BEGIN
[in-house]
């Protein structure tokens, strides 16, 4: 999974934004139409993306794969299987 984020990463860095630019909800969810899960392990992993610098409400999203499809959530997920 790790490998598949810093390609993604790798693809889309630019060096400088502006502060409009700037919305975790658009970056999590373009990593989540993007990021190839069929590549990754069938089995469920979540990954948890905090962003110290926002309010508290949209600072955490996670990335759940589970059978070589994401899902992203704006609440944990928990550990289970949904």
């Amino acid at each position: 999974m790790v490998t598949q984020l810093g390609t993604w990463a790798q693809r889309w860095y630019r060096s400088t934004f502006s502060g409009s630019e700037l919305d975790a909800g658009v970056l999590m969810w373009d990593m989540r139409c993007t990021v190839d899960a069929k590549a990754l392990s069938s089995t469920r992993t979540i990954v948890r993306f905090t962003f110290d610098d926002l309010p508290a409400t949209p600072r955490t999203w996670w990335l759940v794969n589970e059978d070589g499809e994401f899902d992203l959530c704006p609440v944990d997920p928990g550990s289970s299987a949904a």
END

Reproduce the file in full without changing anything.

[in-house]
């Protein structure tokens, strides 16, 4: 999974934004139409993306794969299987 984020990463860095630019909800969810899960392990992993610098409400999203499809959530997920 790790490998598949810093390609993604790798693809889309630019060096400088502006502060409009700037919305975790658009970056999590373009990593989540993007990021190839069929590549990754069938089995469920979540990954948890905090962003110290926002309010508290949209600072955490996670990335759940589970059978070589994401899902992203704006609440944990928990550990289970949904």
């Amino acid at each position: 999974m790790v490998t598949q984020l810093g390609t993604w990463a790798q693809r889309w860095y630019r060096s400088t934004f502006s502060g409009s630019e700037l919305d975790a909800g658009v970056l999590m969810w373009d990593m989540r139409c993007t990021v190839d899960a069929k590549a990754l392990s069938s089995t469920r992993t979540i990954v948890r993306f905090t962003f110290d610098d926002l309010p508290a409400t949209p600072r955490t999203w996670w990335l759940v794969n589970e059978d070589g499809e994401f899902d992203l959530c704006p609440v944990d997920p928990g550990s289970s299987a949904a």